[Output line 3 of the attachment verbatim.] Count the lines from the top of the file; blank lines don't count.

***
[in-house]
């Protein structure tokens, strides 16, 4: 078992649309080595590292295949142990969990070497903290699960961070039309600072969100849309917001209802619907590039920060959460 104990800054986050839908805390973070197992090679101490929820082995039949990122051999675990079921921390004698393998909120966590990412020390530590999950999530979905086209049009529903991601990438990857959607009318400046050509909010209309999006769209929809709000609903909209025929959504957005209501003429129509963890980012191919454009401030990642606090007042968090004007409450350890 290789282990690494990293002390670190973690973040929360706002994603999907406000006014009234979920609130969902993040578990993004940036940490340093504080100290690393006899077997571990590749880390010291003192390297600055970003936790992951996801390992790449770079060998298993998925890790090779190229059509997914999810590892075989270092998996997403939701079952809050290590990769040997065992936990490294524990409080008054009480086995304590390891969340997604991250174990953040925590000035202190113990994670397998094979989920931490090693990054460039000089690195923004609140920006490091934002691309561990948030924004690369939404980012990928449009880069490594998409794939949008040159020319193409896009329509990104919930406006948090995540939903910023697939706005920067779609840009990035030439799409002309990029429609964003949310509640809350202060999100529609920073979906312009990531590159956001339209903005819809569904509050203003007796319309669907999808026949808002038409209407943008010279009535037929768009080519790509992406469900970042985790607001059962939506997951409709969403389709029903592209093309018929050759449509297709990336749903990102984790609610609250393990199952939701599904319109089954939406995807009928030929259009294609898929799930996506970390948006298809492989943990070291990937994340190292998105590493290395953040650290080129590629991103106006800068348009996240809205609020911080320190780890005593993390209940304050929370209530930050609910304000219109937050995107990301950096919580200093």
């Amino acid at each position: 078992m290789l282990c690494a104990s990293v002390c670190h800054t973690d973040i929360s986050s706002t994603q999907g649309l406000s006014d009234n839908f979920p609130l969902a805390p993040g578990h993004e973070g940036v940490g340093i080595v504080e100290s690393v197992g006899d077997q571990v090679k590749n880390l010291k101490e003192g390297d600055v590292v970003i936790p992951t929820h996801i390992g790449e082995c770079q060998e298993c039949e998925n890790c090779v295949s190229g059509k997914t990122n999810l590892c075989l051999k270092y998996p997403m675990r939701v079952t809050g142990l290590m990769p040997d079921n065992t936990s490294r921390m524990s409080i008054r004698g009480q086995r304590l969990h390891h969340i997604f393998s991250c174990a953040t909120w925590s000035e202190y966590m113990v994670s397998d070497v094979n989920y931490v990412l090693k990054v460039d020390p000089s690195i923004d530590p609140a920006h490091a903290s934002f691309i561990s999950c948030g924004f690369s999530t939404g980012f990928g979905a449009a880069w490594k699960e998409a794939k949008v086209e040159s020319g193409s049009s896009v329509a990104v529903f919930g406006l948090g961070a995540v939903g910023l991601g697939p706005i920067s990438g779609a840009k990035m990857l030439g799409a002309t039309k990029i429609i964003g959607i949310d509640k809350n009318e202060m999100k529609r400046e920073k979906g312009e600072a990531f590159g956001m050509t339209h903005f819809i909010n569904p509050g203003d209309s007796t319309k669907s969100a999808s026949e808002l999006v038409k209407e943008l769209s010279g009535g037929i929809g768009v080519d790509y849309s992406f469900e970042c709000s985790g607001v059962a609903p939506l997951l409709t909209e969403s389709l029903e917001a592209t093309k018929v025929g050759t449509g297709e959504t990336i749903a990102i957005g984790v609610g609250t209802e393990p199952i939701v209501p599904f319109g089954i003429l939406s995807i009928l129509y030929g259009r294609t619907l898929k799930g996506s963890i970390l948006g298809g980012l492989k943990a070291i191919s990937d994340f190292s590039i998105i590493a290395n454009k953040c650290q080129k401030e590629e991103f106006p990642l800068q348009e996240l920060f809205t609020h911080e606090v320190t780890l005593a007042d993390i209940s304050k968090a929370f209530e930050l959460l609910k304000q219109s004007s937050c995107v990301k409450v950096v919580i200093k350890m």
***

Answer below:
């Amino acid at each position: 078992m290789l282990c690494a104990s990293v002390c670190h800054t973690d973040i929360s986050s706002t994603q999907g649309l406000s006014d009234n839908f979920p609130l969902a805390p993040g578990h993004e973070g940036v940490g340093i080595v504080e100290s690393v197992g006899d077997q571990v090679k590749n880390l010291k101490e003192g390297d600055v590292v970003i936790p992951t929820h996801i390992g790449e082995c770079q060998e298993c039949e998925n890790c090779v295949s190229g059509k997914t990122n999810l590892c075989l051999k270092y998996p997403m675990r939701v079952t809050g142990l290590m990769p040997d079921n065992t936990s490294r921390m524990s409080i008054r004698g009480q086995r304590l969990h390891h969340i997604f393998s991250c174990a953040t909120w925590s000035e202190y966590m113990v994670s397998d070497v094979n989920y931490v990412l090693k990054v460039d020390p000089s690195i923004d530590p609140a920006h490091a903290s934002f691309i561990s999950c948030g924004f690369s999530t939404g980012f990928g979905a449009a880069w490594k699960e998409a794939k949008v086209e040159s020319g193409s049009s896009v329509a990104v529903f919930g406006l948090g961070a995540v939903g910023l991601g697939p706005i920067s990438g779609a840009k990035m990857l030439g799409a002309t039309k990029i429609i964003g959607i949310d509640k809350n009318e202060m999100k529609r400046e920073k979906g312009e600072a990531f590159g956001m050509t339209h903005f819809i909010n569904p509050g203003d209309s007796t319309k669907s969100a999808s026949e808002l999006v038409k209407e943008l769209s010279g009535g037929i929809g768009v080519d790509y849309s992406f469900e970042c709000s985790g607001v059962a609903p939506l997951l409709t909209e969403s389709l029903e917001a592209t093309k018929v025929g050759t449509g297709e959504t990336i749903a990102i957005g984790v609610g609250t209802e393990p199952i939701v209501p599904f319109g089954i003429l939406s995807i009928l129509y030929g259009r294609t619907l898929k799930g996506s963890i970390l948006g298809g980012l492989k943990a070291i191919s990937d994340f190292s590039i998105i590493a290395n454009k953040c650290q080129k401030e590629e991103f106006p990642l800068q348009e996240l920060f809205t609020h911080e606090v320190t780890l005593a007042d993390i209940s304050k968090a929370f209530e930050l959460l609910k304000q219109s004007s937050c995107v990301k409450v950096v919580i200093k350890m």